George Soros's Evangelicals
Meet Richard Cizik, head of the New Evangelical Partnership for the Common Good.
12:00 AM, Aug 26, 2010 • By MARK TOOLEY
Wallis responded angrily to Olasky’s revelations of Soros funding. “It’s not hyperbole or overstatement to say that Glenn Beck lies for a living,” Wallis fumed about another recent nemesis in early August to Patheos, a Christian website. “I’m sad to see Marvin Olasky doing the same thing. No, we don’t receive money from Soros. Given the financial crisis of nonprofits, maybe Marvin should call Soros and ask him to send us money.” Wallis insisted: “So, no, we don’t receive money from George Soros. Our books are totally open, always have been. Our money comes from Christians who support us and who read Sojourners.” He urged his interviewer: “So tell Marvin he should check his facts, and not imitate Glenn Beck.”
Evidently after proof of the Soros grants appeared online (despite the Open Society Institute’s having removed the original links), Wallis had his public relations staffer follow up with Patheos with a confession: “I should have declined to comment until I was able to review the blog post in question and consulted with our staff on the details of our funding over the past several years,” Wallis explained. “Instead, I answered in the spirit of the accusation and did not recall the details of our funding over the decade in question.” Wallis denied that Sojourners is “beholden to funders on the political left” and instead promotes “biblical social justice.” But he admitted, tacitly, that the “allegation” concerning three Open Society Institute grants was true. These funds “made up the tiniest fraction” of Sojourners budget, “so small that I hadn't remembered them.”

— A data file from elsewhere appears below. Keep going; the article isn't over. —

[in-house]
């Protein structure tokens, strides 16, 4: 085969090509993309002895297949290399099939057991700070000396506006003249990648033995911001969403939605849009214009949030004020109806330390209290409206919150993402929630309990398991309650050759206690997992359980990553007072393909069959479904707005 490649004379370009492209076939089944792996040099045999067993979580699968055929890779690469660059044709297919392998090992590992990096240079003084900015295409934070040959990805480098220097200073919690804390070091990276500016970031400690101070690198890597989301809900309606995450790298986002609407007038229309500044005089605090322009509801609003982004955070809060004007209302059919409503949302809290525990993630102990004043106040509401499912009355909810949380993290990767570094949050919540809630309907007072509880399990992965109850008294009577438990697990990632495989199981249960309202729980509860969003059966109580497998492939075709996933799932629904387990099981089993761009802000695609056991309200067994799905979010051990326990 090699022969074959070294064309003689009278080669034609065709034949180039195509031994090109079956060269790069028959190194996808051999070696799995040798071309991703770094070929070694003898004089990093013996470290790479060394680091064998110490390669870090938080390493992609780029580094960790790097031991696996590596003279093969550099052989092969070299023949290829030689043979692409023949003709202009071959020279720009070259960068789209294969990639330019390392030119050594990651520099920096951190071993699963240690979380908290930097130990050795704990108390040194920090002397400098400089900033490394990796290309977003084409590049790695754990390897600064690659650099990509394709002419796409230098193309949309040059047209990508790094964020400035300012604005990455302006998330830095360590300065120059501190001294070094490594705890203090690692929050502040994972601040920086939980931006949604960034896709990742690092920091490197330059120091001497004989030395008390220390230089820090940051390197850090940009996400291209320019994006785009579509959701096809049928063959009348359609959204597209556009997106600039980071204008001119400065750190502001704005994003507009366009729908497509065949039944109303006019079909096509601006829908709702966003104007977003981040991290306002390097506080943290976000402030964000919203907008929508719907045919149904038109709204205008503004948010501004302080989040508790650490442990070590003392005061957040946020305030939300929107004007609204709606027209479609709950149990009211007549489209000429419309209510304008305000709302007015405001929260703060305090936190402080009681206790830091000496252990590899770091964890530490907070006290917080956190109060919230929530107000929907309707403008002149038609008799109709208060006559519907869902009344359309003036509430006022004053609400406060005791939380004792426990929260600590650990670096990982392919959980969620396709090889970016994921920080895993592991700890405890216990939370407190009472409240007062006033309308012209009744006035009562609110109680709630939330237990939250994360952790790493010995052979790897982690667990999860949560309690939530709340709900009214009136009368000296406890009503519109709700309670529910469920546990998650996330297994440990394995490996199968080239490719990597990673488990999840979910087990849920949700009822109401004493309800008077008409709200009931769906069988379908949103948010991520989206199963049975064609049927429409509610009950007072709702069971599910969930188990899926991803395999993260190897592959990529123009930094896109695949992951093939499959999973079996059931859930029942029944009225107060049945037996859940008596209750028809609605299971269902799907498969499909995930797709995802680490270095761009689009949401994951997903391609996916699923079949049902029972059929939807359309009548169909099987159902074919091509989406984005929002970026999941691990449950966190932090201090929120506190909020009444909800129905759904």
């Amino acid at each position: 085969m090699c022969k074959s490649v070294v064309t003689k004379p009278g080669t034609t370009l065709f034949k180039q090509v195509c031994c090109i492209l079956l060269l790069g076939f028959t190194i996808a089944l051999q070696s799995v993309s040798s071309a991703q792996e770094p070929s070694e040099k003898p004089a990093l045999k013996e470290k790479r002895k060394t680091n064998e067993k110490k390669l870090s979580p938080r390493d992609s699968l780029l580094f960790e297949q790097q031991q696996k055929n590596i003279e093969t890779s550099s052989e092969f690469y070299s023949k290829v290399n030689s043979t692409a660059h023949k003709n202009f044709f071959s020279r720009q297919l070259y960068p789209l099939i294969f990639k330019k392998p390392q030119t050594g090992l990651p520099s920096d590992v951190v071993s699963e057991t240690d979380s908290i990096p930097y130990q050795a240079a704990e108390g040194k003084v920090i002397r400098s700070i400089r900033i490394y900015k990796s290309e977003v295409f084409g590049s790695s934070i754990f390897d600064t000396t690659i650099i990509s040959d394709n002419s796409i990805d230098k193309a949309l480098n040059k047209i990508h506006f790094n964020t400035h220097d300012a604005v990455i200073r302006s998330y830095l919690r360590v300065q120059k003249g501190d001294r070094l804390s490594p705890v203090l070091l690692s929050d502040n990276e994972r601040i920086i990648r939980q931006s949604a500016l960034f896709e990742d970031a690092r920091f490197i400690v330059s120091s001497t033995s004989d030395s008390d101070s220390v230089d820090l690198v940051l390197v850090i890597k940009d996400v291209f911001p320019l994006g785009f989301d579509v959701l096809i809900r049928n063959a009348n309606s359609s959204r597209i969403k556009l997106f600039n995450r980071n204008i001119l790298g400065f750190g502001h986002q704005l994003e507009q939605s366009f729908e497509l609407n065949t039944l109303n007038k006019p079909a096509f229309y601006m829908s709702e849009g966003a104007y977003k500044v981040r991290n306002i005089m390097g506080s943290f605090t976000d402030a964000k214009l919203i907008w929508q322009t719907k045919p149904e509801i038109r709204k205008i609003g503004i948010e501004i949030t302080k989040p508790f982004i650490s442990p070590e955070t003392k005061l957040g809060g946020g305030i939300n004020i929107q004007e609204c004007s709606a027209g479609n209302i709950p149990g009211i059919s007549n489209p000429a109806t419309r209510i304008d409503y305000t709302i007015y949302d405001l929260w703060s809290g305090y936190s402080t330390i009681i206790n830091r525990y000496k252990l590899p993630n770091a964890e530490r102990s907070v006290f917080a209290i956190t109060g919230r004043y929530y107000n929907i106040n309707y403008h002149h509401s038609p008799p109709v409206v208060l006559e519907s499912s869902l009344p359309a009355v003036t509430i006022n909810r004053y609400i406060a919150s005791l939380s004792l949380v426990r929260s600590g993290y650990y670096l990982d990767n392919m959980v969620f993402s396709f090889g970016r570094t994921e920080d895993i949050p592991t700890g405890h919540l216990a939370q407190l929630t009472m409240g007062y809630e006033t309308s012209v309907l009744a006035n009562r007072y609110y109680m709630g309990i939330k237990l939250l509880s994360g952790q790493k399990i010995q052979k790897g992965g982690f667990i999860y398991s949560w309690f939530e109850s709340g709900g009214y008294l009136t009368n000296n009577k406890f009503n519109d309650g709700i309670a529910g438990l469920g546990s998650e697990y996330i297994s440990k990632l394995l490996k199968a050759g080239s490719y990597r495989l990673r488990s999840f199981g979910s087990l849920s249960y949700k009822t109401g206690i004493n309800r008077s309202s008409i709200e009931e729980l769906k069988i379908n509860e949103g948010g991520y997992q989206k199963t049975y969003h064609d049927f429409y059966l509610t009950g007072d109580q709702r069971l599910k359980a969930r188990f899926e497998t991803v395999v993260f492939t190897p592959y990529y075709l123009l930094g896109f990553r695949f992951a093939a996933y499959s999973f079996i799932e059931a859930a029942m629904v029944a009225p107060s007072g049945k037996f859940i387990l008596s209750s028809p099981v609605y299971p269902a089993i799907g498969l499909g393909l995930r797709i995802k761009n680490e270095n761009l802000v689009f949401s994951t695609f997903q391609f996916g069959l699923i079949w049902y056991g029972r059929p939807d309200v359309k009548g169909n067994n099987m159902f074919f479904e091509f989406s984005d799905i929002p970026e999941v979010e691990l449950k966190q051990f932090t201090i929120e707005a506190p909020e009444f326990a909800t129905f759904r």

Soros support for evangelical left fixtures like Wallis and Cizik smartly illustrates that Soros, or at least his staff at the Open Society Institute, understand the importance of religion in American politics even if the billionaire financier himself is an adamant non-believer. How evangelical recipients of Soros cash explain this support to their church-going constituents may be more complicated.
Mark Tooley, president of the Institute on Religion and Democracy, is the author of Taking Back the United Methodist Church.
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